. "4 Evaluation of Priority Setting and Programs of Research on Ethnic Minority and Medically Underserved Populations at the National Institutes of Health." The Unequal Burden of Cancer: An Assessment of NIH Research and Programs for Ethnic Minorities and the Medically Underserved. Washington, DC: The National Academies Press, 1999.
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what we need is more visibility of NCI people," she stated, "because in Atlanta, for instance, you mention NCI, nobody knows the National Cancer Institute [in] our community. They're up there in an ivory tower maybe, but they really don't know what the National Cancer Institute does. They hear [of] the American Cancer Society because of all the [information about] Relay for Life, and all this has been in the news. But NCI needs to be a little more visible in the communities, I think, for one thing."
Zora Kramer Brown added that health providers in minority communities are often overburdened. She also stated that NIH needs to be sensitive to the special circumstances and outreach needs faced by health providers and health educators in these communities.
Barbara Clinton stated that issues of understanding and addressing a diagnosis of cancer for many ethnic minority and medically underserved individuals are complex and require the patient to negotiate culturally and institutionally imposed barriers to the retrieval of information. Information should therefore be tailored to these needs, she indicated.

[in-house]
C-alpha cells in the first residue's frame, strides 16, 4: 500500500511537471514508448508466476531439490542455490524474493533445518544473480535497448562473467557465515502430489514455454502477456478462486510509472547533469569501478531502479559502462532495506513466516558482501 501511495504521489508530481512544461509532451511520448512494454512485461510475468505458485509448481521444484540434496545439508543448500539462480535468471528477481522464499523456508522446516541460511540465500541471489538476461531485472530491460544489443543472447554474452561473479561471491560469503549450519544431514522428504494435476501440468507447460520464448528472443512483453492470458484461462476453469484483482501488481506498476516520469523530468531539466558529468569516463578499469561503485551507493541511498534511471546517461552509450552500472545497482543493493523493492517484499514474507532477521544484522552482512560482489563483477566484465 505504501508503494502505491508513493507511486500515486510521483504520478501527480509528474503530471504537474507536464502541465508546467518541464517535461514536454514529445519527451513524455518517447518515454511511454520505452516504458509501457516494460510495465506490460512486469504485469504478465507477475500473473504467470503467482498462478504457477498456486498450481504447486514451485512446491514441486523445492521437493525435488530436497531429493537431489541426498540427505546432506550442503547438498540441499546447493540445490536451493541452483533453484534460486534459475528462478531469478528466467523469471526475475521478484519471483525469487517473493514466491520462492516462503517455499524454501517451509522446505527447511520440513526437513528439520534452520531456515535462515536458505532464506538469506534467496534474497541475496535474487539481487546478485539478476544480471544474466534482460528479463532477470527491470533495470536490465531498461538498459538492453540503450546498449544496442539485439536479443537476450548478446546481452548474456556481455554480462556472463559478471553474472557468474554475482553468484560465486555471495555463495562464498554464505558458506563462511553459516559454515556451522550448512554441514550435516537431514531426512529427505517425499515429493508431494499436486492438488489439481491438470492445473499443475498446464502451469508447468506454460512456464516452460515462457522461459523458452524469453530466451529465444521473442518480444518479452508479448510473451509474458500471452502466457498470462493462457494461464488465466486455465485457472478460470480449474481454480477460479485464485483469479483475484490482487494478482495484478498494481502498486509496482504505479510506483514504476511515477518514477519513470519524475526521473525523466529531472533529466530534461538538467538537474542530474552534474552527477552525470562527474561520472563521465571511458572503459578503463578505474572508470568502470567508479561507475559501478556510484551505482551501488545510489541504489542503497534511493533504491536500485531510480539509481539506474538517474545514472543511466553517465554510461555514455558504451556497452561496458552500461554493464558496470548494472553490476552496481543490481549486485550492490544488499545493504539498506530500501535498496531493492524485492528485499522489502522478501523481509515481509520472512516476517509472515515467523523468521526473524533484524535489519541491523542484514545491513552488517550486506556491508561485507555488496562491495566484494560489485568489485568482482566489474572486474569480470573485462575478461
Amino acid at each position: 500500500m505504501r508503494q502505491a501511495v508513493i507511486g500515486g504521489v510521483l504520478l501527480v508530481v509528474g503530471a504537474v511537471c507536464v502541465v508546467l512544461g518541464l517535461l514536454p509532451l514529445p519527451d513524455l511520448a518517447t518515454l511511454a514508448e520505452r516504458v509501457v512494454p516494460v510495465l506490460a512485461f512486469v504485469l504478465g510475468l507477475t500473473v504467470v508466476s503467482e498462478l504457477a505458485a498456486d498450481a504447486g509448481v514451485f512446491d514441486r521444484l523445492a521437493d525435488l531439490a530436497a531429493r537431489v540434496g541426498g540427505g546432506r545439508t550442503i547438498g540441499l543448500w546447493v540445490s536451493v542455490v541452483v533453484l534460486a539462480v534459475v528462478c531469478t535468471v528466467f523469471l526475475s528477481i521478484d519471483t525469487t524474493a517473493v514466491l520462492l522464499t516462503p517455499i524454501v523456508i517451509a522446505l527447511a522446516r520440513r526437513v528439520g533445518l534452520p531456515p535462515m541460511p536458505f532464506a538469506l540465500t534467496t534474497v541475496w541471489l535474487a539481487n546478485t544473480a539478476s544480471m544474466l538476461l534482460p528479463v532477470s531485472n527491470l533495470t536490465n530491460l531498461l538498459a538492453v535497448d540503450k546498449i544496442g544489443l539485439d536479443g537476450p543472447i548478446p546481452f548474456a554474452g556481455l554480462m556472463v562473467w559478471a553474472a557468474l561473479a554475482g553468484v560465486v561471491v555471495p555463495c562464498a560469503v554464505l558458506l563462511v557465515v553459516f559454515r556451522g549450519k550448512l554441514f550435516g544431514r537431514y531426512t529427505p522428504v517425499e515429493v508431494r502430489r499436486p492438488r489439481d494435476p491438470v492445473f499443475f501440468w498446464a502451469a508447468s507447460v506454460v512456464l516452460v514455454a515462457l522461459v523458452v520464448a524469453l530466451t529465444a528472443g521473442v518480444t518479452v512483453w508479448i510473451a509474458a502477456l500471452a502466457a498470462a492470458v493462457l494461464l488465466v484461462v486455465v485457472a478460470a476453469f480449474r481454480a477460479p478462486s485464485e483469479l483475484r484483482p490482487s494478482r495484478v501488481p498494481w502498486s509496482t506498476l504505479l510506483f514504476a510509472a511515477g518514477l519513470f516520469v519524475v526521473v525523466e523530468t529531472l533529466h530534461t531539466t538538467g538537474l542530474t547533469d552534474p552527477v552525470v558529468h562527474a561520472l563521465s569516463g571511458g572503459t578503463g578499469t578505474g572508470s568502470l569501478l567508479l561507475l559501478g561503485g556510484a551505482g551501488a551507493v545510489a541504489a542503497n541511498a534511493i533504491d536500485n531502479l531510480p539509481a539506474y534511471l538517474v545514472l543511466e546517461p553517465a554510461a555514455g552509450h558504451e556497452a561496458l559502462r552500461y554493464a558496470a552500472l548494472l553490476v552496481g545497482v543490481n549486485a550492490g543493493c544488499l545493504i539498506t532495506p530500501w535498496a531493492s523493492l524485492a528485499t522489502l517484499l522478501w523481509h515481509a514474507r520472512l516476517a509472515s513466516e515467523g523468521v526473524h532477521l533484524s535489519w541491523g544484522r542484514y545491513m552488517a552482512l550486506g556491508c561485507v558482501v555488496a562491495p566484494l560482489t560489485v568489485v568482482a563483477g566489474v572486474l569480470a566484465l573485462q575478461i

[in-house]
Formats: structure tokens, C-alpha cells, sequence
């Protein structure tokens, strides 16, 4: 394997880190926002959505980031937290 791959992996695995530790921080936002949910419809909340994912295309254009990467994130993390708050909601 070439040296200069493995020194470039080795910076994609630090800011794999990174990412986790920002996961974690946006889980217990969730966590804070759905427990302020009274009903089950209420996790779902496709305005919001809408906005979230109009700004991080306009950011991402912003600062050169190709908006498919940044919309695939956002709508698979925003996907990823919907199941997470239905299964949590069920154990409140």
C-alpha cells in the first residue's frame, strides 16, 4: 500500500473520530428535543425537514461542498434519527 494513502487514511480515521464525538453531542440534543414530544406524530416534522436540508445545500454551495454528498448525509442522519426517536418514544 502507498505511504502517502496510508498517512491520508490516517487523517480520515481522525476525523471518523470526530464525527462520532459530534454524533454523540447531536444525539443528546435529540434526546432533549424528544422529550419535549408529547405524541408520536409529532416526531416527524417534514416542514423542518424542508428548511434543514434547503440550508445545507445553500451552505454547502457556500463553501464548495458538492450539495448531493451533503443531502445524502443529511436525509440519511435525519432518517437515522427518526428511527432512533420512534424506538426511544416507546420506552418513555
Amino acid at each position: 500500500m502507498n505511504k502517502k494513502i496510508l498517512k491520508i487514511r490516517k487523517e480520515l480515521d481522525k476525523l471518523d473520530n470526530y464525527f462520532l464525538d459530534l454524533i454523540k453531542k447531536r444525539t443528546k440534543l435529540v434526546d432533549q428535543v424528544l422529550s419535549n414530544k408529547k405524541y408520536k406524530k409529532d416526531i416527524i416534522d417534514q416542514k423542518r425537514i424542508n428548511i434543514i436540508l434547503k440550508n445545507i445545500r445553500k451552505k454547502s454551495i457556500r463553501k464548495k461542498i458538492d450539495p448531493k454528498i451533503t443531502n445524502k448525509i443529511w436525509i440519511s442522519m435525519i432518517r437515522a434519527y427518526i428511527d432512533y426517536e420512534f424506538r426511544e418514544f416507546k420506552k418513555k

7. Greater sensitivity to culturally appropriate outreach efforts is needed.
Venus Gines noted that cancer prevention and control messages must be tailored to ethnic minority communities, a task that is often more complicated than it appears. "We should try to stay away from just straight translating from English to Spanish. We need to really focus on the culture, and I think that's very important."
Both Venus Gines and Lucy Young also noted the need for cancer prevention and outreach messages to address potential cancer stigma and "taboo" issues among minority communities. In the absence of having cancer survivors from these communities as visible role models, they stated, many ethnic minorities with cancer may not want to be publicly identified. Young added that many Chinese Americans living with cancer may not want others in the community to know of their condition.
8. Follow-up services should be made available for individuals after cancer screening.
The need to provide follow-up services, especially for ethnic minority patients for whom late diagnosis is a problem, is very important. Venus Gines described her frustration in trying to find appropriate follow-up services for women screened at the Atlanta community health fair with abnormal Pap smear results.
9. A strategic plan to address the survivorship needs of ethnic minority communities should be developed.
Lucy Young recommended that NCI form a diversity team to develop ongoing task force committees to develop strategic plans for different ethnic